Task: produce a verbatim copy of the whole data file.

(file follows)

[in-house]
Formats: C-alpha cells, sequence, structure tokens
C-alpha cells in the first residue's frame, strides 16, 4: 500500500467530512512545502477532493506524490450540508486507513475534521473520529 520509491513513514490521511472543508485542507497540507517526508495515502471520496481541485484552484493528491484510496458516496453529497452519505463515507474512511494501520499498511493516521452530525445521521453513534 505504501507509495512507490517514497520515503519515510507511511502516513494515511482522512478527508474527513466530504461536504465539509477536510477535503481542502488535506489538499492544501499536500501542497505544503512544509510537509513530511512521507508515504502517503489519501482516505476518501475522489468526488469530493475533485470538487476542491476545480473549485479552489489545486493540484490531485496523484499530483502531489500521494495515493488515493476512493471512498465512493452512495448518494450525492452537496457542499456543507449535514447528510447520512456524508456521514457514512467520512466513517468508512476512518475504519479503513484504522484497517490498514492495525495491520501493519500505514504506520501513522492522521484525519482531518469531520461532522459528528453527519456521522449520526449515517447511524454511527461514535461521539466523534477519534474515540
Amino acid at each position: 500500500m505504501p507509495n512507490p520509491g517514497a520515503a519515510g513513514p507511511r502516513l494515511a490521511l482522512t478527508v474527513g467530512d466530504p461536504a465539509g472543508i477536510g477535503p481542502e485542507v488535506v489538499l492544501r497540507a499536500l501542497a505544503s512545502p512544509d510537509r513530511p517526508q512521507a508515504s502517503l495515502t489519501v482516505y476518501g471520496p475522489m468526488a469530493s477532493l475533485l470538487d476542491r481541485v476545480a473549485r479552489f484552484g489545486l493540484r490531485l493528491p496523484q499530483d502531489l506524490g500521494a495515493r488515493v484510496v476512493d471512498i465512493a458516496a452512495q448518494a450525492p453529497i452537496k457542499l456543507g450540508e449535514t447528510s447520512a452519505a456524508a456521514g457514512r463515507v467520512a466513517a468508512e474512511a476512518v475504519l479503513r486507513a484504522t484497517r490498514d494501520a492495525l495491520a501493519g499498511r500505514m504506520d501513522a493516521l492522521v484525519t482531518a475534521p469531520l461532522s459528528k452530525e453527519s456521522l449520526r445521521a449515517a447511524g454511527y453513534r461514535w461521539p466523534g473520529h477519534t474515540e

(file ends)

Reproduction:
[in-house]
Formats: C-alpha cells, sequence, structure tokens
C-alpha cells in the first residue's frame, strides 16, 4: 500500500467530512512545502477532493506524490450540508486507513475534521473520529 520509491513513514490521511472543508485542507497540507517526508495515502471520496481541485484552484493528491484510496458516496453529497452519505463515507474512511494501520499498511493516521452530525445521521453513534 505504501507509495512507490517514497520515503519515510507511511502516513494515511482522512478527508474527513466530504461536504465539509477536510477535503481542502488535506489538499492544501499536500501542497505544503512544509510537509513530511512521507508515504502517503489519501482516505476518501475522489468526488469530493475533485470538487476542491476545480473549485479552489489545486493540484490531485496523484499530483502531489500521494495515493488515493476512493471512498465512493452512495448518494450525492452537496457542499456543507449535514447528510447520512456524508456521514457514512467520512466513517468508512476512518475504519479503513484504522484497517490498514492495525495491520501493519500505514504506520501513522492522521484525519482531518469531520461532522459528528453527519456521522449520526449515517447511524454511527461514535461521539466523534477519534474515540
Amino acid at each position: 500500500m505504501p507509495n512507490p520509491g517514497a520515503a519515510g513513514p507511511r502516513l494515511a490521511l482522512t478527508v474527513g467530512d466530504p461536504a465539509g472543508i477536510g477535503p481542502e485542507v488535506v489538499l492544501r497540507a499536500l501542497a505544503s512545502p512544509d510537509r513530511p517526508q512521507a508515504s502517503l495515502t489519501v482516505y476518501g471520496p475522489m468526488a469530493s477532493l475533485l470538487d476542491r481541485v476545480a473549485r479552489f484552484g489545486l493540484r490531485l493528491p496523484q499530483d502531489l506524490g500521494a495515493r488515493v484510496v476512493d471512498i465512493a458516496a452512495q448518494a450525492p453529497i452537496k457542499l456543507g450540508e449535514t447528510s447520512a452519505a456524508a456521514g457514512r463515507v467520512a466513517a468508512e474512511a476512518v475504519l479503513r486507513a484504522t484497517r490498514d494501520a492495525l495491520a501493519g499498511r500505514m504506520d501513522a493516521l492522521v484525519t482531518a475534521p469531520l461532522s459528528k452530525e453527519s456521522l449520526r445521521a449515517a447511524g454511527y453513534r461514535w461521539p466523534g473520529h477519534t474515540e